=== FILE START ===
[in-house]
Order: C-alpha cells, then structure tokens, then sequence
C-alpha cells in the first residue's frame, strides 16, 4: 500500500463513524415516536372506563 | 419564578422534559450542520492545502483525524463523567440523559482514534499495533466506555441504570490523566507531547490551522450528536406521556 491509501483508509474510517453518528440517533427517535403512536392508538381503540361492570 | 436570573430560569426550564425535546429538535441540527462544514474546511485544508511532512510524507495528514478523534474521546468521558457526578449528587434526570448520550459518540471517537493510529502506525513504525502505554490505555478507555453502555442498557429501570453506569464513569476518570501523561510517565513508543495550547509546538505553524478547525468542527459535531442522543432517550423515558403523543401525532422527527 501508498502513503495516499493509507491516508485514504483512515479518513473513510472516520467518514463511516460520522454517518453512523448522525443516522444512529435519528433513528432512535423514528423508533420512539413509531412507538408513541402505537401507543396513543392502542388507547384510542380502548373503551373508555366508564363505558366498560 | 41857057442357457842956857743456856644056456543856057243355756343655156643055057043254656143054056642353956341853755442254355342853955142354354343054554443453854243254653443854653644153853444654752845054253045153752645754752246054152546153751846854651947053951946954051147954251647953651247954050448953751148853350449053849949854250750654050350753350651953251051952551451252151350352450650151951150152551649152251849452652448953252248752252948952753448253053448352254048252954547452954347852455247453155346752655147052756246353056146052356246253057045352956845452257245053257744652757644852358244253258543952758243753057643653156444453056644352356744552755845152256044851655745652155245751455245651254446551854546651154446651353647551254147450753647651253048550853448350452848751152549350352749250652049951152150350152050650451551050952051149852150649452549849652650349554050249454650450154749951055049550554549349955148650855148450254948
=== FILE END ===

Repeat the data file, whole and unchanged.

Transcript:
[in-house]
Order: C-alpha cells, then structure tokens, then sequence
C-alpha cells in the first residue's frame, strides 16, 4: 500500500463513524415516536372506563 | 419564578422534559450542520492545502483525524463523567440523559482514534499495533466506555441504570490523566507531547490551522450528536406521556 491509501483508509474510517453518528440517533427517535403512536392508538381503540361492570 | 436570573430560569426550564425535546429538535441540527462544514474546511485544508511532512510524507495528514478523534474521546468521558457526578449528587434526570448520550459518540471517537493510529502506525513504525502505554490505555478507555453502555442498557429501570453506569464513569476518570501523561510517565513508543495550547509546538505553524478547525468542527459535531442522543432517550423515558403523543401525532422527527 501508498502513503495516499493509507491516508485514504483512515479518513473513510472516520467518514463511516460520522454517518453512523448522525443516522444512529435519528433513528432512535423514528423508533420512539413509531412507538408513541402505537401507543396513543392502542388507547384510542380502548373503551373508555366508564363505558366498560 | 41857057442357457842956857743456856644056456543856057243355756343655156643055057043254656143054056642353956341853755442254355342853955142354354343054554443453854243254653443854653644153853444654752845054253045153752645754752246054152546153751846854651947053951946954051147954251647953651247954050448953751148853350449053849949854250750654050350753350651953251051952551451252151350352450650151951150152551649152251849452652448953252248752252948952753448253053448352254048252954547452954347852455247453155346752655147052756246353056146052356246253057045352956845452257245053257744652757644852358244253258543952758243753057643653156444453056644352356744552755845152256044851655745652155245751455245651254446551854546651154446651353647551254147450753647651253048550853448350452848751152549350352749250652049951152150350152050650451551050952051149852150649452549849652650349554050249454650450154749951055049550554549349955148650855148450254948